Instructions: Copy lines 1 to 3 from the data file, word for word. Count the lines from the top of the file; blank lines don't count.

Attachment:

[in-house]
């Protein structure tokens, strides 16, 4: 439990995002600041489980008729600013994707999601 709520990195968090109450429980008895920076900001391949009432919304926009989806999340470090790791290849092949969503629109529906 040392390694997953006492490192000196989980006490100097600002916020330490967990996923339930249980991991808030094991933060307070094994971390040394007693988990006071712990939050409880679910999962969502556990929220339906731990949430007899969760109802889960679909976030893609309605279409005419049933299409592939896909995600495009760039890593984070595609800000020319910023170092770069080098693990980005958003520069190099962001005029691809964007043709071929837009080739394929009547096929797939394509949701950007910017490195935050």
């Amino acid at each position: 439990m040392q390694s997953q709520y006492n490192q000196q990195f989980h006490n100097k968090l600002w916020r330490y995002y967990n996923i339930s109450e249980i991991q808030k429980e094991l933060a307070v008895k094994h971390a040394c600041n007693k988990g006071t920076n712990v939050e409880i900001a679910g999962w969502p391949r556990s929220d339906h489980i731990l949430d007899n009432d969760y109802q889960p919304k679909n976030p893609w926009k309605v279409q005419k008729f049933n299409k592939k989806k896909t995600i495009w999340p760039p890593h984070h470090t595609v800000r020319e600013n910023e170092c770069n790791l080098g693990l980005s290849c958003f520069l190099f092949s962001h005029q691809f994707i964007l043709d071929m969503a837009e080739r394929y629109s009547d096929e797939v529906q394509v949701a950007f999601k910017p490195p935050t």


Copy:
[in-house]
């Protein structure tokens, strides 16, 4: 439990995002600041489980008729600013994707999601 709520990195968090109450429980008895920076900001391949009432919304926009989806999340470090790791290849092949969503629109529906 040392390694997953006492490192000196989980006490100097600002916020330490967990996923339930249980991991808030094991933060307070094994971390040394007693988990006071712990939050409880679910999962969502556990929220339906731990949430007899969760109802889960679909976030893609309605279409005419049933299409592939896909995600495009760039890593984070595609800000020319910023170092770069080098693990980005958003520069190099962001005029691809964007043709071929837009080739394929009547096929797939394509949701950007910017490195935050």
């Amino acid at each position: 439990m040392q390694s997953q709520y006492n490192q000196q990195f989980h006490n100097k968090l600002w916020r330490y995002y967990n996923i339930s109450e249980i991991q808030k429980e094991l933060a307070v008895k094994h971390a040394c600041n007693k988990g006071t920076n712990v939050e409880i900001a679910g999962w969502p391949r556990s929220d339906h489980i731990l949430d007899n009432d969760y109802q889960p919304k679909n976030p893609w926009k309605v279409q005419k008729f049933n299409k592939k989806k896909t995600i495009w999340p760039p890593h984070h470090t595609v800000r020319e600013n910023e170092c770069n790791l080098g693990l980005s290849c958003f520069l190099f092949s962001h005029q691809f994707i964007l043709d071929m969503a837009e080739r394929y629109s009547d096929e797939v529906q394509v949701a950007f999601k910017p490195p935050t």